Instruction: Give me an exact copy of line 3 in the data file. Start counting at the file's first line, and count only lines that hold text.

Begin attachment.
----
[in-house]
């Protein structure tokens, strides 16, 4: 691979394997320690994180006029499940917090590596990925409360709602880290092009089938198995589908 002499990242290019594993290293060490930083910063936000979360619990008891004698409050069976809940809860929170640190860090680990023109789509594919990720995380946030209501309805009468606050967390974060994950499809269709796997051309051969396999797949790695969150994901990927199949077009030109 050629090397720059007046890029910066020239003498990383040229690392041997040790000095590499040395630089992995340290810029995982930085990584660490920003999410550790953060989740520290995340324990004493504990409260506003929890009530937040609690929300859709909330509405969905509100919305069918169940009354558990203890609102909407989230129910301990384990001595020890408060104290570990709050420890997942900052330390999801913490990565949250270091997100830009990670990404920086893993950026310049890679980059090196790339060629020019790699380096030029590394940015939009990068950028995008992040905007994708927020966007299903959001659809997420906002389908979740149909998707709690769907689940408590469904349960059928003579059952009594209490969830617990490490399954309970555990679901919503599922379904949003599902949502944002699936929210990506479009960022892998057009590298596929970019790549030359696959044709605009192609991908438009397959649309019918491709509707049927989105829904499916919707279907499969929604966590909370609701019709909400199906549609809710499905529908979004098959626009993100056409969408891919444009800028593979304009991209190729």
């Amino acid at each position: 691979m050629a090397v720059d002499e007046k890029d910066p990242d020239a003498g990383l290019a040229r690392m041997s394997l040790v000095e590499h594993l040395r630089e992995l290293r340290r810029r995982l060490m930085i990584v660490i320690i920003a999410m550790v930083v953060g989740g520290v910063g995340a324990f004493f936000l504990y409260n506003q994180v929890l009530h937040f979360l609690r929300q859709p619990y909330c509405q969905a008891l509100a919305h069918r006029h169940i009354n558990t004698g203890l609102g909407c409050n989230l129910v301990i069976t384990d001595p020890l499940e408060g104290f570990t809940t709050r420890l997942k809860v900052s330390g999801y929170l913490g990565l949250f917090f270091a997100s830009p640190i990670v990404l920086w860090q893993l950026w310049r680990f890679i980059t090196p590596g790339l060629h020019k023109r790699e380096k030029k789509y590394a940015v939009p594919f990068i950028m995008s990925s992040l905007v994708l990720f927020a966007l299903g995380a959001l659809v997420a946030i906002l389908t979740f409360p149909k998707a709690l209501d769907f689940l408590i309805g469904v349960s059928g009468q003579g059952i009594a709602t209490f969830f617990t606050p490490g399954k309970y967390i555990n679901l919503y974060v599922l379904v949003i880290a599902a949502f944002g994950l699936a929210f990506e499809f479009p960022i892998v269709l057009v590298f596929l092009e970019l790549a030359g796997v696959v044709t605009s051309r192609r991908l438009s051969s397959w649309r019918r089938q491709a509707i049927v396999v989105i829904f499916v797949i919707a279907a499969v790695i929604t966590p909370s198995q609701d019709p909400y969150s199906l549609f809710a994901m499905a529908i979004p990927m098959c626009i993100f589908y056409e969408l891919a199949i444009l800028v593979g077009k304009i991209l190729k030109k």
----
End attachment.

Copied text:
């Amino acid at each position: 691979m050629a090397v720059d002499e007046k890029d910066p990242d020239a003498g990383l290019a040229r690392m041997s394997l040790v000095e590499h594993l040395r630089e992995l290293r340290r810029r995982l060490m930085i990584v660490i320690i920003a999410m550790v930083v953060g989740g520290v910063g995340a324990f004493f936000l504990y409260n506003q994180v929890l009530h937040f979360l609690r929300q859709p619990y909330c509405q969905a008891l509100a919305h069918r006029h169940i009354n558990t004698g203890l609102g909407c409050n989230l129910v301990i069976t384990d001595p020890l499940e408060g104290f570990t809940t709050r420890l997942k809860v900052s330390g999801y929170l913490g990565l949250f917090f270091a997100s830009p640190i990670v990404l920086w860090q893993l950026w310049r680990f890679i980059t090196p590596g790339l060629h020019k023109r790699e380096k030029k789509y590394a940015v939009p594919f990068i950028m995008s990925s992040l905007v994708l990720f927020a966007l299903g995380a959001l659809v997420a946030i906002l389908t979740f409360p149909k998707a709690l209501d769907f689940l408590i309805g469904v349960s059928g009468q003579g059952i009594a709602t209490f969830f617990t606050p490490g399954k309970y967390i555990n679901l919503y974060v599922l379904v949003i880290a599902a949502f944002g994950l699936a929210f990506e499809f479009p960022i892998v269709l057009v590298f596929l092009e970019l790549a030359g796997v696959v044709t605009s051309r192609r991908l438009s051969s397959w649309r019918r089938q491709a509707i049927v396999v989105i829904f499916v797949i919707a279907a499969v790695i929604t966590p909370s198995q609701d019709p909400y969150s199906l549609f809710a994901m499905a529908i979004p990927m098959c626009i993100f589908y056409e969408l891919a199949i444009l800028v593979g077009k304009i991209l190729k030109k």